Invoice discounting is an increasingly popular method of increasing cash flow via selling unpaid invoices to a third party.
Traditional invoice discounting allows a company to get a fast influx of cash while retaining total control of its company ledger (i.e. there’s no need for a business to inform its customers that invoices have been sold.)
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Invoice Discounting may be offered on a Confidential or Disclosed Basis
Depending on the level of risk for the lender, however, they may insist on a ‘disclosed’ clause, meaning that it will be necessary to mark invoices as ‘assigned to an invoice provider.’
The vast majority of invoice discounting is actually ‘disclosed’ simply because you would need a substantial turnover for the lender to feel comfortable enough to give you the option.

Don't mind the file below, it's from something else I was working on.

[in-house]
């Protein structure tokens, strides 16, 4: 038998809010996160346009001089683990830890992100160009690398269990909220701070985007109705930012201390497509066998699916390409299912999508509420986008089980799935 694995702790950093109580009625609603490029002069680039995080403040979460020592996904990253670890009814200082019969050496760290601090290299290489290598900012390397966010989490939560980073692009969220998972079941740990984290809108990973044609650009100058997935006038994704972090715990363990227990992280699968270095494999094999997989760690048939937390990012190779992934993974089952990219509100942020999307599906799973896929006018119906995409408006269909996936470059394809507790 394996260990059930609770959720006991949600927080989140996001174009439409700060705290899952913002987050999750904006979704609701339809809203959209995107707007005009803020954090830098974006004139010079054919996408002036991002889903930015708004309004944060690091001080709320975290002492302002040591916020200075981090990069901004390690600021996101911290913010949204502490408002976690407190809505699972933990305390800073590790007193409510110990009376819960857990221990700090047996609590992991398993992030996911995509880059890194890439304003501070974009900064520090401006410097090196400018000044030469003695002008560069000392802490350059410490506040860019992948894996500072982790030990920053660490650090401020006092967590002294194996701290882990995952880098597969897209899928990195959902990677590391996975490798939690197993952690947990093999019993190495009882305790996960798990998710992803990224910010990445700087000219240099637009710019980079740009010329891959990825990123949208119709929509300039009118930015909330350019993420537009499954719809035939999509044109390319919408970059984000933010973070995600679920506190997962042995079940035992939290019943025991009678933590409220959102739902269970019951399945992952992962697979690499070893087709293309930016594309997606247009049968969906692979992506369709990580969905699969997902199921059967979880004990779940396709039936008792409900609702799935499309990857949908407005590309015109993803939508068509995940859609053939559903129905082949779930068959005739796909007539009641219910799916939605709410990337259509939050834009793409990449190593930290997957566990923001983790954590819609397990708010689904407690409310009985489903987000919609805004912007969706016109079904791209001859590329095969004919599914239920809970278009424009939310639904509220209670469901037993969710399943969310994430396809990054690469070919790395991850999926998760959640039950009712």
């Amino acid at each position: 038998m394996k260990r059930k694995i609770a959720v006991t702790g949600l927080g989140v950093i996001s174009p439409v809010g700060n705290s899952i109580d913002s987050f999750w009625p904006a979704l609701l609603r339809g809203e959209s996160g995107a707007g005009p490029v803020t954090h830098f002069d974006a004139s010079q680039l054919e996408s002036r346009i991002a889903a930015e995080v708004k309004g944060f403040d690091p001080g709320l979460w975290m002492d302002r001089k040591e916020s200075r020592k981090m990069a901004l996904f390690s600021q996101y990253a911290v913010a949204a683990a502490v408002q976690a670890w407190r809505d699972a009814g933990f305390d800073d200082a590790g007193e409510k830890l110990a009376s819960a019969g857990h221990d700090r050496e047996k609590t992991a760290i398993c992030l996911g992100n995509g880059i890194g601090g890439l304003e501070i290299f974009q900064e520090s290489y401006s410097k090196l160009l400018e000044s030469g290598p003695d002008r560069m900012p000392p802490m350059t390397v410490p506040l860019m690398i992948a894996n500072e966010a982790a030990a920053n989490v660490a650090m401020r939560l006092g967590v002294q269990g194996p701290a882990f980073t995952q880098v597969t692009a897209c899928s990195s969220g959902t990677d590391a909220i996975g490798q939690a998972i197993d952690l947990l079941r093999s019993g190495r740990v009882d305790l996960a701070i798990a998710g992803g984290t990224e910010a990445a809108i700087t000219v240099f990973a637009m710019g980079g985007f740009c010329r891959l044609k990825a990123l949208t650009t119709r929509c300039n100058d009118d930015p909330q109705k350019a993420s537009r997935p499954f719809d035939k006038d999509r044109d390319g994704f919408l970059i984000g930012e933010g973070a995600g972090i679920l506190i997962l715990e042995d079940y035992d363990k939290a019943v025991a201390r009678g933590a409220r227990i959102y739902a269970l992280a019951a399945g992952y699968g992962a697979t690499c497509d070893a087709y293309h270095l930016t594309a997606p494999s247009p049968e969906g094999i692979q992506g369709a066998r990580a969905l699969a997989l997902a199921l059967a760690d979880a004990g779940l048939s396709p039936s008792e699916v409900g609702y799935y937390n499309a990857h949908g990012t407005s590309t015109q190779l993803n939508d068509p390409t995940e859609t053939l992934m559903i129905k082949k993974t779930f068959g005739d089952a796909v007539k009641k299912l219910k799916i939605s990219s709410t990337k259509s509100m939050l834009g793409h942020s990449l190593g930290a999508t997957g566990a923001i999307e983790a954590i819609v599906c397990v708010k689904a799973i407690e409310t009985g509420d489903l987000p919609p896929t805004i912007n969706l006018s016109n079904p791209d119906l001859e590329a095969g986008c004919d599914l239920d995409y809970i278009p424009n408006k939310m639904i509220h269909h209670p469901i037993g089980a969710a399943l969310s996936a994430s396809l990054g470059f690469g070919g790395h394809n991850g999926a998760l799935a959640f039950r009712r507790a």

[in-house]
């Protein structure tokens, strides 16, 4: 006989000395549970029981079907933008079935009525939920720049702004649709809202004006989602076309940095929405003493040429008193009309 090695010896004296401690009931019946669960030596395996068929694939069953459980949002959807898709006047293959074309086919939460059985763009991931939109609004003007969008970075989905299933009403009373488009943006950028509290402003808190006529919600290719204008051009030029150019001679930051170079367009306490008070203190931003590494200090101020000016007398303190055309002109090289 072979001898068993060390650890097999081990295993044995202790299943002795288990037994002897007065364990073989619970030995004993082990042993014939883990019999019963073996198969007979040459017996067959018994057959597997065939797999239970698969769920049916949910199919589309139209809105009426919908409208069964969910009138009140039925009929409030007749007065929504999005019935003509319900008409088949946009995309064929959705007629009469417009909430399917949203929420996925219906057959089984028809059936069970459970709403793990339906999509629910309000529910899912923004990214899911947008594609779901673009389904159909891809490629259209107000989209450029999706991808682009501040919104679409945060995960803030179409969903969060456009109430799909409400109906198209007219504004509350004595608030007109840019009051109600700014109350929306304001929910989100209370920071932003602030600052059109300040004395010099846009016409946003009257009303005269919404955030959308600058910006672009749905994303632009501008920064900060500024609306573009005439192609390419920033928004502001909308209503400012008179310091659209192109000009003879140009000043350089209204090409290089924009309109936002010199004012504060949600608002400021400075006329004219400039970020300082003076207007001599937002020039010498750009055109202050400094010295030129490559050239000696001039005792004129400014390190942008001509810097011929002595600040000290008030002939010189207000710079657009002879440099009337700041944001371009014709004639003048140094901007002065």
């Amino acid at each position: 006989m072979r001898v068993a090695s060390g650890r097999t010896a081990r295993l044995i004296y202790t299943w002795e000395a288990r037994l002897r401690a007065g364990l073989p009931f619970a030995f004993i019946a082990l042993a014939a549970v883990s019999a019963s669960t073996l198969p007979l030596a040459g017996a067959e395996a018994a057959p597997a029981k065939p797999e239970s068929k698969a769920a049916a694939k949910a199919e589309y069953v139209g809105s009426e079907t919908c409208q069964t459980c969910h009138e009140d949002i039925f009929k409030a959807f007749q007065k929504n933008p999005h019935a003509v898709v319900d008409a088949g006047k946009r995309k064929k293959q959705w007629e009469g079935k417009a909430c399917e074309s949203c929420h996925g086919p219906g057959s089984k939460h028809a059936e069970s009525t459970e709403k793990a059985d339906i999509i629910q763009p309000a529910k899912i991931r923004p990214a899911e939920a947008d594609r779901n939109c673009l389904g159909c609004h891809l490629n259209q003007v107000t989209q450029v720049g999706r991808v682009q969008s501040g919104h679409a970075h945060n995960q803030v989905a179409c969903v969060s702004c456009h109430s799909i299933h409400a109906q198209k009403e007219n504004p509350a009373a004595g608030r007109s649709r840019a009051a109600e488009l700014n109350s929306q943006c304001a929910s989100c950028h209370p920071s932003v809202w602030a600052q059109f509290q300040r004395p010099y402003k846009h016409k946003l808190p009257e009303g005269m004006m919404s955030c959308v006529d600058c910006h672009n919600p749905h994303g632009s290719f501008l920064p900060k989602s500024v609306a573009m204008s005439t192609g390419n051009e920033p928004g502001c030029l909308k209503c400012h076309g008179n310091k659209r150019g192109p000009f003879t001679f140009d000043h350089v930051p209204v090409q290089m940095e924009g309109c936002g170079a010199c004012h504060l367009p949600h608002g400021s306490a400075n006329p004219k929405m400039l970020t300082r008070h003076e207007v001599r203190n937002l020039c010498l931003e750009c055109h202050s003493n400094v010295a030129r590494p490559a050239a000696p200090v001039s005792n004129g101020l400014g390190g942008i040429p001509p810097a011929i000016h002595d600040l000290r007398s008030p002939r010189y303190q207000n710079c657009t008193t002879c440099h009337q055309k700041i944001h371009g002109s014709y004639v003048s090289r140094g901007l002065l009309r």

How does disclosed invoice discounting different from confidential invoice discounting?
- Any company invoice that has been sold will need to be clearly marked with a ‘Notice of Assignment’.
- It is usually more expensive than confidential discounting, due to increased administration fees.
- Your customers will pay the finance company directly
- It could affect your customer relationships, once they become aware you’re using business funding
- Not all lenders offer ‘disclosed invoice discounting.’